Researchers have found that drugs taken to lower cholesterol were associated with a reduction in the risk of stroke by 30% among healthy older adults without a history of cardiovascular problems.

Statins are a class of medicines frequently used to lower blood cholesterol levels.Share on Pinterest
Statins are a class of medicines frequently used to lower blood cholesterol levels.

The findings of the observational study published in The BMJ suggest that if these results can be replicated, cholesterol-lowering drugs could be considered for preventing stroke among older populations.

A growing proportion of vascular events occur in the oldest people in high-income countries, the study authors write. In France, where the study was conducted, 43% of deaths from coronary heart disease and 49% of deaths from stroke occurred in people aged 85 years and older in 2010.

Most randomized controlled trials that are conducted to test cardiovascular drugs involve participants under the age of 70, however, meaning that the benefit of these drugs for older people who are widely affected by vascular events is still uncertain.

Drugs that lower cholesterol – such as statins and fibrates – are often used to prevent heart disease and stroke in older adults with a history of cardiovascular disease, but new guidelines based on data from randomized controlled trials do not recommend statin treatment for people aged over 75 without vascular disease.

Despite these guidelines, the study authors report that statins are commonly prescribed to older people without clinical evidence of vascular disease. As a result, the researchers set out to examine the association between cholesterol-lowering drugs and the risk of vascular events among a cohort of healthy older adults.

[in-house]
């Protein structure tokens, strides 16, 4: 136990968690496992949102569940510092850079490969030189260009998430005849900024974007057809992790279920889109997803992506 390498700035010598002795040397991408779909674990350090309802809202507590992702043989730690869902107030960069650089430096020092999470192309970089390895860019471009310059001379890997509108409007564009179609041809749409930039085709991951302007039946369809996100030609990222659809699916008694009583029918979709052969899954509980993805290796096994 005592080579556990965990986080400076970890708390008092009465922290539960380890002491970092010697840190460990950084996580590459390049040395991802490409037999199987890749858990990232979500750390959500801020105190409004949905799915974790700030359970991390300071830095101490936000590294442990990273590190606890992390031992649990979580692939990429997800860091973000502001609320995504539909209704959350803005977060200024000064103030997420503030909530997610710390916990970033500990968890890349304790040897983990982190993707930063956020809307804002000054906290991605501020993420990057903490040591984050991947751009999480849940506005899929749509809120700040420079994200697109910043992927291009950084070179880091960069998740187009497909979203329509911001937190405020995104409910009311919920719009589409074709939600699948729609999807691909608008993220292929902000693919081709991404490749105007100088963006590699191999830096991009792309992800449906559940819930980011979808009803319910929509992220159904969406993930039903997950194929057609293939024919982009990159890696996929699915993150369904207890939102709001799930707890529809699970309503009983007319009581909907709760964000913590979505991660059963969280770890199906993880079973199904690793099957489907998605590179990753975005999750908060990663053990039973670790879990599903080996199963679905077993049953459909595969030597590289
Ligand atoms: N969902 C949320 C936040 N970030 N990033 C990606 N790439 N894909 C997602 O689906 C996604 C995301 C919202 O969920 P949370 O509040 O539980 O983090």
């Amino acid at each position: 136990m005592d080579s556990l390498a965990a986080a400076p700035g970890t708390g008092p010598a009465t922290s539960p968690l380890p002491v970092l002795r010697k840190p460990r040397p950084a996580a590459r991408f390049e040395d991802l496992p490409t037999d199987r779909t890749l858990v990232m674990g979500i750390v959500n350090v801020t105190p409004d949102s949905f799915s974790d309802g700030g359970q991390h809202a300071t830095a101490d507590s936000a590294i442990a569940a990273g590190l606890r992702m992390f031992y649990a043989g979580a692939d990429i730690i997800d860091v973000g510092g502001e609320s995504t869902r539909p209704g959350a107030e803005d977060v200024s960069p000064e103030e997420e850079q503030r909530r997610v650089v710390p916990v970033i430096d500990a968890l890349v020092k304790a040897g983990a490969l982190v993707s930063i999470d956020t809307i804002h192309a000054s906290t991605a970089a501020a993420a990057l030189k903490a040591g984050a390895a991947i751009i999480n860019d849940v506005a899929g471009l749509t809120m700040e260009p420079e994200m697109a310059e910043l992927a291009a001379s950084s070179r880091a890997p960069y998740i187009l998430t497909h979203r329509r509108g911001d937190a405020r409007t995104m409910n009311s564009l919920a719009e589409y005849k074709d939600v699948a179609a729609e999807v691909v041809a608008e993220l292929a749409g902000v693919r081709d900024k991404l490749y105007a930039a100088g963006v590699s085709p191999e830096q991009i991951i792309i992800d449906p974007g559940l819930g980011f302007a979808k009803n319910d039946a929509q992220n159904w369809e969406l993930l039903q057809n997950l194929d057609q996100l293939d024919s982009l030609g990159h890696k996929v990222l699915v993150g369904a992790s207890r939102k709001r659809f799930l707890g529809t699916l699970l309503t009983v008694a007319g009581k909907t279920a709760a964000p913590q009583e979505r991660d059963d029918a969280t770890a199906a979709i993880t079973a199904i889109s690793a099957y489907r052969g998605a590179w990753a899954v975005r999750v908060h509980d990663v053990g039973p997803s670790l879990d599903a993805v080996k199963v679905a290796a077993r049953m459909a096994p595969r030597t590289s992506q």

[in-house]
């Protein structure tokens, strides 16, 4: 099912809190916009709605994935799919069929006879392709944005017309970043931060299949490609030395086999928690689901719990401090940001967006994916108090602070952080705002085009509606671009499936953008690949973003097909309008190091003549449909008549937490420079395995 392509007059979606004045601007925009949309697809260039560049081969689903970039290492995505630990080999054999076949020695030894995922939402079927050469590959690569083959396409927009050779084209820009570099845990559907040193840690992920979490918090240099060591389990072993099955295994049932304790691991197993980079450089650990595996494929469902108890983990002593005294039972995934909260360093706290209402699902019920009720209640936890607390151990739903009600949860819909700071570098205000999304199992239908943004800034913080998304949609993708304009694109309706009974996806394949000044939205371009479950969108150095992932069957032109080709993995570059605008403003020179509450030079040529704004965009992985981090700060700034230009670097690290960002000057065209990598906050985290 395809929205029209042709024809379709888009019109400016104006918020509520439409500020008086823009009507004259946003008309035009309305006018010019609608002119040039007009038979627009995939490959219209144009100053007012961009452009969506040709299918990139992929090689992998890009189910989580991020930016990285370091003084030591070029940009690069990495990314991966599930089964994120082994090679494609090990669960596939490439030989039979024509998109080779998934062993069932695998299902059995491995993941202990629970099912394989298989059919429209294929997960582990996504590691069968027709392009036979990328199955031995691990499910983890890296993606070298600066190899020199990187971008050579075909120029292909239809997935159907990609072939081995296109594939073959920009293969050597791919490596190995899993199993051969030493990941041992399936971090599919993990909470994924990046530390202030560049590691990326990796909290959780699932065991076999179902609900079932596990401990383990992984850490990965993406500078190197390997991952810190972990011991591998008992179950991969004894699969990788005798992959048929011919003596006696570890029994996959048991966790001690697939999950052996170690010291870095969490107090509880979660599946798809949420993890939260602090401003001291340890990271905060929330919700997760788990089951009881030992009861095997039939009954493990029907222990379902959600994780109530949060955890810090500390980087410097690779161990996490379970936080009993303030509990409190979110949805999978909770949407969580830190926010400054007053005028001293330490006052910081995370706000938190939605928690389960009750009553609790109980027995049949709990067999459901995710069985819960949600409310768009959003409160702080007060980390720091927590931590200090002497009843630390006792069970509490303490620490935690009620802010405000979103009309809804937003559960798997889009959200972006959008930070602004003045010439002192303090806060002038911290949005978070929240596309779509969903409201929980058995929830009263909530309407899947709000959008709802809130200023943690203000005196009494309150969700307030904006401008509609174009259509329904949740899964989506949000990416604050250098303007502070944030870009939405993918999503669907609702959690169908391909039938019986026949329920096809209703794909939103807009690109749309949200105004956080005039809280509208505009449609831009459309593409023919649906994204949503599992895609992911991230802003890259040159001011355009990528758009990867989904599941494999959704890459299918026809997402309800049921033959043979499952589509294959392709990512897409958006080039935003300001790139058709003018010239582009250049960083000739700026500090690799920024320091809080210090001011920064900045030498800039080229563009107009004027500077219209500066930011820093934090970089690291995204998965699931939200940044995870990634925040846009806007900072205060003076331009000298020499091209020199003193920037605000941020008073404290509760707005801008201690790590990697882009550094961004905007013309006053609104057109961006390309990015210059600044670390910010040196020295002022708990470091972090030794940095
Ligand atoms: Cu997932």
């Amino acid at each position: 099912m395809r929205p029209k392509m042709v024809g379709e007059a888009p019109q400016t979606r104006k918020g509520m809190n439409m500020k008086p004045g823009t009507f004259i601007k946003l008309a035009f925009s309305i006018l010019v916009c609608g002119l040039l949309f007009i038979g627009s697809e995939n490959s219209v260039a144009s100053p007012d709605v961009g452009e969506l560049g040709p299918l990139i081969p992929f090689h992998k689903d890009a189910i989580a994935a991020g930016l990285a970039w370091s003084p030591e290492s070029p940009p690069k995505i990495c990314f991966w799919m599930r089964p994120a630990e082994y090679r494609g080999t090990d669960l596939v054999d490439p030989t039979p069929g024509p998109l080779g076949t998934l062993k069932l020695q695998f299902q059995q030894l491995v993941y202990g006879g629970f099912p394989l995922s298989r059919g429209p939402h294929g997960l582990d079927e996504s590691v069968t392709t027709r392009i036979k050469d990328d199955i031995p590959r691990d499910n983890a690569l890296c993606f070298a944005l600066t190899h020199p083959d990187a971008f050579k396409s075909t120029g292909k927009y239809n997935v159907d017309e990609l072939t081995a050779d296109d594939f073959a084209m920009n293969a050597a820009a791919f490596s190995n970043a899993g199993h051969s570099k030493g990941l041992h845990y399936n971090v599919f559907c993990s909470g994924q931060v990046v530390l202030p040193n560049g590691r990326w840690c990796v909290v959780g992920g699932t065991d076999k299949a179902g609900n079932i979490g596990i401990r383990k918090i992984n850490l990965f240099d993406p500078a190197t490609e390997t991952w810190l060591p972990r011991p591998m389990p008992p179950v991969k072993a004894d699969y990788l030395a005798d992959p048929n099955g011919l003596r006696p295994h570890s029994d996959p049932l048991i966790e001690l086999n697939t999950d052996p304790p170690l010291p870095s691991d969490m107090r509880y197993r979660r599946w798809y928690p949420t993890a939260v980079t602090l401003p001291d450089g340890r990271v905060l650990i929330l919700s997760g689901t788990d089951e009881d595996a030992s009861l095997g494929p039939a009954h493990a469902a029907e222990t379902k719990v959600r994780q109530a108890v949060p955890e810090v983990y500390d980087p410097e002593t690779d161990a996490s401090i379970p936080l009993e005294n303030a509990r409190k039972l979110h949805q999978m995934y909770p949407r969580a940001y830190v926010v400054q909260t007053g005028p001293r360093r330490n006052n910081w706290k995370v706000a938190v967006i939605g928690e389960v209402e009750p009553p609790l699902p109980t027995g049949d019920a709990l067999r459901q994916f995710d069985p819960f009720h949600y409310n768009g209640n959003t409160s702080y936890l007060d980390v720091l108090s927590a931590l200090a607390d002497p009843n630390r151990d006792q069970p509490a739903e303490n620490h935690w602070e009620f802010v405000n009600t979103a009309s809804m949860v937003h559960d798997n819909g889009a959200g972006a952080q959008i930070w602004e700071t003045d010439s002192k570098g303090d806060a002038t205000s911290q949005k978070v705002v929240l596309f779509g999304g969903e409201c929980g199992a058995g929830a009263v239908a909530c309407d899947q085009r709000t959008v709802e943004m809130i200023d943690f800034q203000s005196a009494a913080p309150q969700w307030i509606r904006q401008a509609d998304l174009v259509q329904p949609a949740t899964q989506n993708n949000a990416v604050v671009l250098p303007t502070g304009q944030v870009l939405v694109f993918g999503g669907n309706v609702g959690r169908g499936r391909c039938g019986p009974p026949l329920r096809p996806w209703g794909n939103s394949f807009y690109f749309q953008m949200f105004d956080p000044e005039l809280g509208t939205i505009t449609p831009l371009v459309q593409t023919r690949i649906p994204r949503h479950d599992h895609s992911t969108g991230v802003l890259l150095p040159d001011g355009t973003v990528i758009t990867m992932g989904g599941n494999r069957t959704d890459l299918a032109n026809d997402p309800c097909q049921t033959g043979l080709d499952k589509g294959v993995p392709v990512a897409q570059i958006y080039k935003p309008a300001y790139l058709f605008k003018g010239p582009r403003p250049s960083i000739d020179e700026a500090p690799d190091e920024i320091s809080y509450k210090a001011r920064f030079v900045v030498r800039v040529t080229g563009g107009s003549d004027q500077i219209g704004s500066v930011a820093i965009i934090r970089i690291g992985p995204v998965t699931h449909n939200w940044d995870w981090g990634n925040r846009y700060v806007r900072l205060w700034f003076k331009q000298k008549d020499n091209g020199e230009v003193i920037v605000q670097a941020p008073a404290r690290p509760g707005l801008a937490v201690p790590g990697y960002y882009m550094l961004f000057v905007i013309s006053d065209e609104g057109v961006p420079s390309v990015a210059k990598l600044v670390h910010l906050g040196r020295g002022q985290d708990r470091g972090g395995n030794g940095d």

The researchers followed a total of 7,484 community-dwelling older adults with an average age of 74 living in the French cities of Bordeaux, Dijon and Montpellier. Each adult had no known history of vascular events, such as heart attacks or stroke.

Every 2 years, the participants were examined in person by trained nurses and psychologists, making physical and cognitive assessments in both the participants’ homes and at a study center. Data were collected concerning the participants’ sociodemographic characteristics, lifestyle and general health.

The researchers found that after an average follow-up period of 9 years, use of statins or fibrates was associated with a 30% reduction in the risk of stroke when compared with participants that did not use these drugs. No association was observed between the use of cholesterol-lowering drugs and coronary heart disease.

After adjusting for other factors such as age, sex, body mass index (BMI) and blood cholesterol levels, the researchers found that these results remained.

“In a community-dwelling population of older people with no known history of vascular events, we found that use of lipid-lowering drugs at baseline was associated with a decreased risk of stroke during a mean follow-up of 9 years,” the authors write.

The researchers acknowledge that their study might be limited by the fact that the study’s participants may not be representative of wider populations. The study is also observational and, therefore, no definitive conclusions can be made regarding cause and effect.

Despite these limitations, the authors suggest the observed improvement in stroke risk among older adults could have an important effect on public health in populations where overall stroke risk is relatively high.

In an accompanying editorial, consultant neurologist Graeme J. Hankey, of the University of Western Australia, suggests that the study’s results are compelling enough to justify further research testing the hypothesis that lipid-lowering may be effective in the primary prevention of stroke in older adults.

“Alpérovitch and colleagues’ study reinforces the need for more robust evidence from large randomized trials evaluating lipid-lowering specifically in older people without previous vascular disease,” he writes.

Previously, Medical News Today reported on a paper published in the Journal of the American College of Cardiology in which leading cardiologists explore the choice of using statins in the long-term as a primary method of preventing heart attacks and strokes.